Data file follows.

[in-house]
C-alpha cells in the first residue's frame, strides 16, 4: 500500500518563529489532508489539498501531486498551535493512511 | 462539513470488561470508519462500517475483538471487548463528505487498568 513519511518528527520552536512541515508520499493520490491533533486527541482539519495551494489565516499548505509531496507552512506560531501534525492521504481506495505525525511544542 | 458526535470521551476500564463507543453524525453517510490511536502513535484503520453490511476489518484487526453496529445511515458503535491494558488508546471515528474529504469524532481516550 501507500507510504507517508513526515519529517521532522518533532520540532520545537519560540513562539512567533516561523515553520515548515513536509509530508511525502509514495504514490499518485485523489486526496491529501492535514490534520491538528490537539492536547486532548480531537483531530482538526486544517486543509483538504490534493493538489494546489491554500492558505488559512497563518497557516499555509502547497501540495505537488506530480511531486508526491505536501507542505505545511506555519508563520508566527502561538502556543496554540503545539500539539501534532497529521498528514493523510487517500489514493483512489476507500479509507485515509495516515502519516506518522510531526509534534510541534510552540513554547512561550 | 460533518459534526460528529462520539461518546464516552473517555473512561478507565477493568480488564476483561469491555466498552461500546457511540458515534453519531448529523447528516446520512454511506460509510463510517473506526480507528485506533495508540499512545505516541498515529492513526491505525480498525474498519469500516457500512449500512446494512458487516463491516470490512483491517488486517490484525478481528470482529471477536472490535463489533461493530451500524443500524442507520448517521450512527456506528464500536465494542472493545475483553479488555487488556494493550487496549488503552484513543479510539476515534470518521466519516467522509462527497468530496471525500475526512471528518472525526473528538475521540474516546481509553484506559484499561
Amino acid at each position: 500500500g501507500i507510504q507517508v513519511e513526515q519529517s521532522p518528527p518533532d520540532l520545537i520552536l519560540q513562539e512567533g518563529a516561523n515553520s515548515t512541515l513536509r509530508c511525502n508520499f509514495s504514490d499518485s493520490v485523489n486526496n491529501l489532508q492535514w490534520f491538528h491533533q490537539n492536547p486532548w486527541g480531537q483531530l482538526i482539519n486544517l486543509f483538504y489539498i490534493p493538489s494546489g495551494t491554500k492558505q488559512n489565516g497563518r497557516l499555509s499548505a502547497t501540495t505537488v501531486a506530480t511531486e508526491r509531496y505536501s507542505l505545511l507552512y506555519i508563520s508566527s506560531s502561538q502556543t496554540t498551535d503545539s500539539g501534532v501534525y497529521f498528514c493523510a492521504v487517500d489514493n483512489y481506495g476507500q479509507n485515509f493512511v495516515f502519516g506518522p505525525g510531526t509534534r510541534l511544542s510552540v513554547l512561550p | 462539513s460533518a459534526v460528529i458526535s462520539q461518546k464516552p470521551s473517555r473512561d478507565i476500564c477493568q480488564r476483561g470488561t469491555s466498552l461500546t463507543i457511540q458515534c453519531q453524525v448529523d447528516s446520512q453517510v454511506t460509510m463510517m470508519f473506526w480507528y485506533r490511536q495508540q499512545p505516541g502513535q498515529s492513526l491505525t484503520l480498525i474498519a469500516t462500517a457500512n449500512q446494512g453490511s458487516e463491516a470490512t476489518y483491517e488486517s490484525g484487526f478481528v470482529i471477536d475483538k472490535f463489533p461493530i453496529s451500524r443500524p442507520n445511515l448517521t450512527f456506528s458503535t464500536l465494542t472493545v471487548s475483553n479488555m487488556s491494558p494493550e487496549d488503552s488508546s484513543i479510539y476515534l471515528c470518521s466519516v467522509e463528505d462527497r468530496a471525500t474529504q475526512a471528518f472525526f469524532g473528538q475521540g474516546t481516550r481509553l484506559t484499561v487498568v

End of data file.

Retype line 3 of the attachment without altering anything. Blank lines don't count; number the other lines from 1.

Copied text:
Amino acid at each position: 500500500g501507500i507510504q507517508v513519511e513526515q519529517s521532522p518528527p518533532d520540532l520545537i520552536l519560540q513562539e512567533g518563529a516561523n515553520s515548515t512541515l513536509r509530508c511525502n508520499f509514495s504514490d499518485s493520490v485523489n486526496n491529501l489532508q492535514w490534520f491538528h491533533q490537539n492536547p486532548w486527541g480531537q483531530l482538526i482539519n486544517l486543509f483538504y489539498i490534493p493538489s494546489g495551494t491554500k492558505q488559512n489565516g497563518r497557516l499555509s499548505a502547497t501540495t505537488v501531486a506530480t511531486e508526491r509531496y505536501s507542505l505545511l507552512y506555519i508563520s508566527s506560531s502561538q502556543t496554540t498551535d503545539s500539539g501534532v501534525y497529521f498528514c493523510a492521504v487517500d489514493n483512489y481506495g476507500q479509507n485515509f493512511v495516515f502519516g506518522p505525525g510531526t509534534r510541534l511544542s510552540v513554547l512561550p | 462539513s460533518a459534526v460528529i458526535s462520539q461518546k464516552p470521551s473517555r473512561d478507565i476500564c477493568q480488564r476483561g470488561t469491555s466498552l461500546t463507543i457511540q458515534c453519531q453524525v448529523d447528516s446520512q453517510v454511506t460509510m463510517m470508519f473506526w480507528y485506533r490511536q495508540q499512545p505516541g502513535q498515529s492513526l491505525t484503520l480498525i474498519a469500516t462500517a457500512n449500512q446494512g453490511s458487516e463491516a470490512t476489518y483491517e488486517s490484525g484487526f478481528v470482529i471477536d475483538k472490535f463489533p461493530i453496529s451500524r443500524p442507520n445511515l448517521t450512527f456506528s458503535t464500536l465494542t472493545v471487548s475483553n479488555m487488556s491494558p494493550e487496549d488503552s488508546s484513543i479510539y476515534l471515528c470518521s466519516v467522509e463528505d462527497r468530496a471525500t474529504q475526512a471528518f472525526f469524532g473528538q475521540g474516546t481516550r481509553l484506559t484499561v487498568v